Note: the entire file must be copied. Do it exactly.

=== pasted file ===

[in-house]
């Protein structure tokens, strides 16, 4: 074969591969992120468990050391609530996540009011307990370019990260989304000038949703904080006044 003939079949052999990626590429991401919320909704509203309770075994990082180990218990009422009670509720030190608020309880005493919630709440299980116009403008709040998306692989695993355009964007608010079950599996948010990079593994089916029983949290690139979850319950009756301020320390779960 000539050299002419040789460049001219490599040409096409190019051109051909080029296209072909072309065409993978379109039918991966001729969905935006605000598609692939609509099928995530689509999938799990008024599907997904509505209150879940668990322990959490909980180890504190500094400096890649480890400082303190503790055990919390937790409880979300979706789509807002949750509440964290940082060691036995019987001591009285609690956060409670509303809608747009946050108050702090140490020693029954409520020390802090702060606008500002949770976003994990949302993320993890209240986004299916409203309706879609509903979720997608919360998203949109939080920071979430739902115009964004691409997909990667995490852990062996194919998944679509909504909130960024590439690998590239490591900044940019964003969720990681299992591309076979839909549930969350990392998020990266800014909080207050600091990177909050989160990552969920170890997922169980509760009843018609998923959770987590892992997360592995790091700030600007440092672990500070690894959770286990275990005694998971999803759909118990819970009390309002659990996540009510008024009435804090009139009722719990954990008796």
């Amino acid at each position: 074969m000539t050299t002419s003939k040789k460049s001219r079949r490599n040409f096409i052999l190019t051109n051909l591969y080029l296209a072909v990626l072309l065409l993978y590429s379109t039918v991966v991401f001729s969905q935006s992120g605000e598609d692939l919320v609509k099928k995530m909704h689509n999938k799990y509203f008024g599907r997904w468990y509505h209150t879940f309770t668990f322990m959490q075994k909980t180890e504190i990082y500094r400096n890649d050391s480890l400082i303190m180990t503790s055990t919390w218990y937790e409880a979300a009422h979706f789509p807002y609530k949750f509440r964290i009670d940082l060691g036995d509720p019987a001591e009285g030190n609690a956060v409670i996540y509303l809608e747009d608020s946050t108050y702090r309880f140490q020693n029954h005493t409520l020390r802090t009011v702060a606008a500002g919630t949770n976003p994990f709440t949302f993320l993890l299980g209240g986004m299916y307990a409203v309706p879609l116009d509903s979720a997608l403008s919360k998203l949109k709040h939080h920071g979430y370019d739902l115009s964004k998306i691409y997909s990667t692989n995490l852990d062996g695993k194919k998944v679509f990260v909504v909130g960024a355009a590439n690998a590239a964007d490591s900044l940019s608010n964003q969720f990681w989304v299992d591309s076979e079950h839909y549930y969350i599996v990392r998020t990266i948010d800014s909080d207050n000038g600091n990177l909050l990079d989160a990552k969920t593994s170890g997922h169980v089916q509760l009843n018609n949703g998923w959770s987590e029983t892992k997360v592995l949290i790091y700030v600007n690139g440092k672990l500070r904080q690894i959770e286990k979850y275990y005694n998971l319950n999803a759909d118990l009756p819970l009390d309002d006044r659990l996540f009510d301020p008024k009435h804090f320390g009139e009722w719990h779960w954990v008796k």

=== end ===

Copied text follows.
[in-house]
């Protein structure tokens, strides 16, 4: 074969591969992120468990050391609530996540009011307990370019990260989304000038949703904080006044 003939079949052999990626590429991401919320909704509203309770075994990082180990218990009422009670509720030190608020309880005493919630709440299980116009403008709040998306692989695993355009964007608010079950599996948010990079593994089916029983949290690139979850319950009756301020320390779960 000539050299002419040789460049001219490599040409096409190019051109051909080029296209072909072309065409993978379109039918991966001729969905935006605000598609692939609509099928995530689509999938799990008024599907997904509505209150879940668990322990959490909980180890504190500094400096890649480890400082303190503790055990919390937790409880979300979706789509807002949750509440964290940082060691036995019987001591009285609690956060409670509303809608747009946050108050702090140490020693029954409520020390802090702060606008500002949770976003994990949302993320993890209240986004299916409203309706879609509903979720997608919360998203949109939080920071979430739902115009964004691409997909990667995490852990062996194919998944679509909504909130960024590439690998590239490591900044940019964003969720990681299992591309076979839909549930969350990392998020990266800014909080207050600091990177909050989160990552969920170890997922169980509760009843018609998923959770987590892992997360592995790091700030600007440092672990500070690894959770286990275990005694998971999803759909118990819970009390309002659990996540009510008024009435804090009139009722719990954990008796």
């Amino acid at each position: 074969m000539t050299t002419s003939k040789k460049s001219r079949r490599n040409f096409i052999l190019t051109n051909l591969y080029l296209a072909v990626l072309l065409l993978y590429s379109t039918v991966v991401f001729s969905q935006s992120g605000e598609d692939l919320v609509k099928k995530m909704h689509n999938k799990y509203f008024g599907r997904w468990y509505h209150t879940f309770t668990f322990m959490q075994k909980t180890e504190i990082y500094r400096n890649d050391s480890l400082i303190m180990t503790s055990t919390w218990y937790e409880a979300a009422h979706f789509p807002y609530k949750f509440r964290i009670d940082l060691g036995d509720p019987a001591e009285g030190n609690a956060v409670i996540y509303l809608e747009d608020s946050t108050y702090r309880f140490q020693n029954h005493t409520l020390r802090t009011v702060a606008a500002g919630t949770n976003p994990f709440t949302f993320l993890l299980g209240g986004m299916y307990a409203v309706p879609l116009d509903s979720a997608l403008s919360k998203l949109k709040h939080h920071g979430y370019d739902l115009s964004k998306i691409y997909s990667t692989n995490l852990d062996g695993k194919k998944v679509f990260v909504v909130g960024a355009a590439n690998a590239a964007d490591s900044l940019s608010n964003q969720f990681w989304v299992d591309s076979e079950h839909y549930y969350i599996v990392r998020t990266i948010d800014s909080d207050n000038g600091n990177l909050l990079d989160a990552k969920t593994s170890g997922h169980v089916q509760l009843n018609n949703g998923w959770s987590e029983t892992k997360v592995l949290i790091y700030v600007n690139g440092k672990l500070r904080q690894i959770e286990k979850y275990y005694n998971l319950n999803a759909d118990l009756p819970l009390d309002d006044r659990l996540f009510d301020p008024k009435h804090f320390g009139e009722w719990h779960w954990v008796k």